Reflections on Cloudera Now and the Battle for Data Platform Supremacy | Blog
The enterprise data market is going through a pretty significant category revision, with native technology vendors – like Cloudera, Databricks, and Snowflake – evolving, cloud hyperscalers increasingly driving enterprises’ digital transformation mandates, and incumbent vendors trying to remain relevant (e.g., the 2019 HPE-MapR deal.) This revision has led to leadership changes, acquisitions, and interesting ecosystem partnerships. Is data warehousing the new enterprise data cloud category that will eventually be a part of the cloud-first narrative?
Last month I attended Cloudera Now, Cloudera’s client and analyst event. Read on for my key takeaways from the event and let me know what you think.
- Diversity and data literacy come to the forefront: Props to Cloudera for addressing key issues up front. In the first session, CEO Rob Bearden and activist and historian Dr. Mary Frances Berry had an honest dialogue about diversity and inclusion in tech. More often than not, tech vendors pay lip service to these issues of the zeitgeist, so it was a refreshing change to see the event kicking off with this important conversation. During the analyst breakout, Rob also took questions on data literacy and how crucial it is going to be as Cloudera aims to become more meaningful to enterprise business users against the backdrop of data democratization.
- Cloudera seems to be turning around, slowly: After a tumultuous period following its merger with Hortonworks in early 2019, Cloudera has new, yet familiar, leaders in place, with Rob Bearden (previously CEO of Hortonworks) taking over the CEO reins in January 2020. The company reported its FYQ2 2021 results a few weeks before the event, and its revenue increased 9 percent over the previous quarter, its subscription revenue was up 17 percent, and its Annualized Recurring Revenue (ARR) grew 12 percent year-over-year. ARR is going to be really key for Cloudera to showcase stickiness and client retention. While its losses narrowed in FYQ2 2021, it has more ground to cover on profitability.
- Streaming and ML will be key bets: As the core data warehousing platform market faces more competition, it is important for Cloudera to de-risk its portfolio by expanding revenue from emerging high growth spend areas. It was good to see streaming and Machine Learning (ML) products growing faster than the company. In early October, it also announced its acquisition of Eventador, a provider of cloud-native services for enterprise-grade stream processing, to further augment and accelerate its own streaming platform, named DataFlow. The aim is to bring this all together through Shared Data Experience (SDX), is Cloudera’s integrated offering for security and governance.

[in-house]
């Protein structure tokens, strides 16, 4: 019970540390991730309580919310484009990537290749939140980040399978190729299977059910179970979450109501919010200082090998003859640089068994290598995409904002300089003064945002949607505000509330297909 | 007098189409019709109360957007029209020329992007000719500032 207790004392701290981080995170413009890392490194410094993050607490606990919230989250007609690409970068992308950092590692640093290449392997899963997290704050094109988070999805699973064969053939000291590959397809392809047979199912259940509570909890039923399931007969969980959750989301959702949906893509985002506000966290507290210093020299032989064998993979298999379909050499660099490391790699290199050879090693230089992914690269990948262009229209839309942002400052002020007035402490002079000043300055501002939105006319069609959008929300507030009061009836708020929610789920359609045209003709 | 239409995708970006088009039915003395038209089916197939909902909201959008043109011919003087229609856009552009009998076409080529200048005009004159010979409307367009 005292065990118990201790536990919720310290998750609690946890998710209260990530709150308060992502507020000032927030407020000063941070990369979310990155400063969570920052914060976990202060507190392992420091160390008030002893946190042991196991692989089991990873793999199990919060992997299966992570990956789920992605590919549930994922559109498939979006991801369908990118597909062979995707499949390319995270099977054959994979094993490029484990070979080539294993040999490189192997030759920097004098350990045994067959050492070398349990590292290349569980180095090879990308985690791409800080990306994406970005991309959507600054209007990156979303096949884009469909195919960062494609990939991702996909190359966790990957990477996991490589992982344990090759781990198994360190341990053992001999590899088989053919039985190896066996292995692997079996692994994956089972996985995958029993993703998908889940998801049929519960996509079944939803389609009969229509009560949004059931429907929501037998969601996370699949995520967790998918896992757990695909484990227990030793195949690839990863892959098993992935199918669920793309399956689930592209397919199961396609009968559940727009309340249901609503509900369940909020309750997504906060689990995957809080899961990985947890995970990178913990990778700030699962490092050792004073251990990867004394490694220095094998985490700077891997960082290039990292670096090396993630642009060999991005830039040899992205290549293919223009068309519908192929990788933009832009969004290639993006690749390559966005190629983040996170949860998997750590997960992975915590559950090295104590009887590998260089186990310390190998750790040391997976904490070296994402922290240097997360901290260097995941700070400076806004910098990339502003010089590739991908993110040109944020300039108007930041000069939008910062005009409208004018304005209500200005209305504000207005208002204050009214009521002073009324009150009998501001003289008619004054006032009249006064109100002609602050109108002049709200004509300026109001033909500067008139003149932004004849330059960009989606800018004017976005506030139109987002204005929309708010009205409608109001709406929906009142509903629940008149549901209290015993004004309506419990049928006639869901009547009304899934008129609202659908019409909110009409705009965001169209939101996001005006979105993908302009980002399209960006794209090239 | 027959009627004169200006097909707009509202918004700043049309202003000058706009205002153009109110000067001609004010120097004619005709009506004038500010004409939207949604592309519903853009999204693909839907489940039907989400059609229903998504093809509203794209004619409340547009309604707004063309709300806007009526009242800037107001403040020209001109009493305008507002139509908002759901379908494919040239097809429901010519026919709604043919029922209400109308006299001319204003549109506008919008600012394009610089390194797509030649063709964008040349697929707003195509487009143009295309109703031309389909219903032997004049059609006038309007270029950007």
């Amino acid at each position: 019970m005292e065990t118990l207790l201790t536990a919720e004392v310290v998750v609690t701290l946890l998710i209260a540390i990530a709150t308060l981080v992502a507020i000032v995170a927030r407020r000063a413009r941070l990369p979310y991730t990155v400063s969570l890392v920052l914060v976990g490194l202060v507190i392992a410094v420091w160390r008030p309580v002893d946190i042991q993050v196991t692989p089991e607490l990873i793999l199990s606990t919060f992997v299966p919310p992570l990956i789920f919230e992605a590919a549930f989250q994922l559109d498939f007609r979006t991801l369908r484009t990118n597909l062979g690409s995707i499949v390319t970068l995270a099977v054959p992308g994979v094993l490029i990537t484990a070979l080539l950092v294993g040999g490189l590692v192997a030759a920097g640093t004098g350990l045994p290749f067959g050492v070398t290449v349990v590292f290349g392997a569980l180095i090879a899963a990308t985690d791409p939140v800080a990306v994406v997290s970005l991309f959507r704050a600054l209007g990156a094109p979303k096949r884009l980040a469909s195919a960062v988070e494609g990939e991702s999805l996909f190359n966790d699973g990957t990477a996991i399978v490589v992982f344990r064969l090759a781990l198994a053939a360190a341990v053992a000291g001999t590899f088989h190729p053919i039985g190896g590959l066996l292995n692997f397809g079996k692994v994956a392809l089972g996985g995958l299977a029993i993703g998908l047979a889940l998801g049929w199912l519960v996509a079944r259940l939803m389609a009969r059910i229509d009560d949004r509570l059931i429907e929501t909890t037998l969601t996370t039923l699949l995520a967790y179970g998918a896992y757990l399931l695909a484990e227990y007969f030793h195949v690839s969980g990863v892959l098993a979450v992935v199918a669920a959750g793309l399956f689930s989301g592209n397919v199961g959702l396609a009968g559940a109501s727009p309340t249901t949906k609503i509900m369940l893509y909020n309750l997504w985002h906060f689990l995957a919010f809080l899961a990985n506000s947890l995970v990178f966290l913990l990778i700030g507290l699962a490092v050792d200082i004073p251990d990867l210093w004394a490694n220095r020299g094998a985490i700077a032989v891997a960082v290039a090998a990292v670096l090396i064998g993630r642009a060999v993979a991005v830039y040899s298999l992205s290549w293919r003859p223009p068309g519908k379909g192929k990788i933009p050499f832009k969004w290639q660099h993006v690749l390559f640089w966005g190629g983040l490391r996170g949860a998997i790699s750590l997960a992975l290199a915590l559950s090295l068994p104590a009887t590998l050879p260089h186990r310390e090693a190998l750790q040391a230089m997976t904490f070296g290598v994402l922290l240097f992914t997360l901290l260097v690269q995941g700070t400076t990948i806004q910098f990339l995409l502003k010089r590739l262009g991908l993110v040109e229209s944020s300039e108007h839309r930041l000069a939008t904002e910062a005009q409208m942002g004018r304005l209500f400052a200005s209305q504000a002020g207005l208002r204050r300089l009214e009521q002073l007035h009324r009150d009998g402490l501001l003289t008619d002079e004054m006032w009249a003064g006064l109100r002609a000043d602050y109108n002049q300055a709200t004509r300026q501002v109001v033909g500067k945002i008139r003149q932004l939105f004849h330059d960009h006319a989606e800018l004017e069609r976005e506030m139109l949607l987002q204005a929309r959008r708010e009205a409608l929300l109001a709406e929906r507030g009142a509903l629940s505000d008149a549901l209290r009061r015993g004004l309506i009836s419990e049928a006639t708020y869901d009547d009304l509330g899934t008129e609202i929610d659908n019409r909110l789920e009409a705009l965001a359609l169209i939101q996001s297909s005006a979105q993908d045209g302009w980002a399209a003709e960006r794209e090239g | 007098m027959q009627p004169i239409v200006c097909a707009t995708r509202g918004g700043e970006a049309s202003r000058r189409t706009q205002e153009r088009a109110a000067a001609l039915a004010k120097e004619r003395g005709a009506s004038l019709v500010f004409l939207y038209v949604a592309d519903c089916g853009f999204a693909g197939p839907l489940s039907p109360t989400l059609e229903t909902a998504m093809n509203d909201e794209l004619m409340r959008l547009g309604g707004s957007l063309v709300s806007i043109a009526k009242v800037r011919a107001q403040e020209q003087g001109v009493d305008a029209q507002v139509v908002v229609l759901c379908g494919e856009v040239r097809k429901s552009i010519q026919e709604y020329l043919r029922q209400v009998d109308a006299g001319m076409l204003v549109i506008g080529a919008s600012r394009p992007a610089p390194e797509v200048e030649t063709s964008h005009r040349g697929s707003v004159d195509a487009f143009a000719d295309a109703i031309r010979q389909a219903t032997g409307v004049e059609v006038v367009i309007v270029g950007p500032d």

- We are all living in the hyperscaler economy: Not surprisingly, there were a share of discussions around the increasing role of the cloud hyperscalers in the data ecosystem. The hyperscalers’ appetite is voracious; while the likes of Cloudera will partner with these cloud vendors, competition will increase, especially on industry-specific use cases. Will one of the hyperscalers acquire a data warehousing vendor? One can only speculate.
- Industry-specificity will drive the next wave of the platform growth story: I’ve been saying this for a while – clients don’t buy tools, they buy solutions. Industry-context is becoming increasingly important, especially in more regulated and complex industries. For example, after its recent Vlocity acquisition, Salesforce announced Salesforce Industries to expand its industry product portfolio, providing purpose-built apps with industry-specific data models and pre-built business processes. Similarly, Google Cloud has ramped up its industry solutions team by hiring a slew of senior leaders from SAP and the industry. For the data vendors, focusing on high impact industry-led use cases – on their own and with partners – will be key to unlocking value for clients and driving differentiation. Cloudera showcased some interesting use cases for healthcare and life sciences, financial services, and consumer goods. Building a long-term product roadmap here will be crucial.
By happenstance, the Cloudera event started the same day its primary competitor, cloud-based data warehousing vendor Snowflake made its public market debut and more than doubled on day one, making it the largest ever software IPO. Make of that what you will, but to me it is another sign of the validation of the data and analytics ecosystem. Watch this space for more.
I’d enjoy hearing your thoughts on this space. Please email me at: [email protected].
Full disclosure: Cloudera sent a thoughtful package ahead of the event, which included a few fine specimens from the vineyards in La Rioja. I can confirm I wasn’t sampling them while writing this.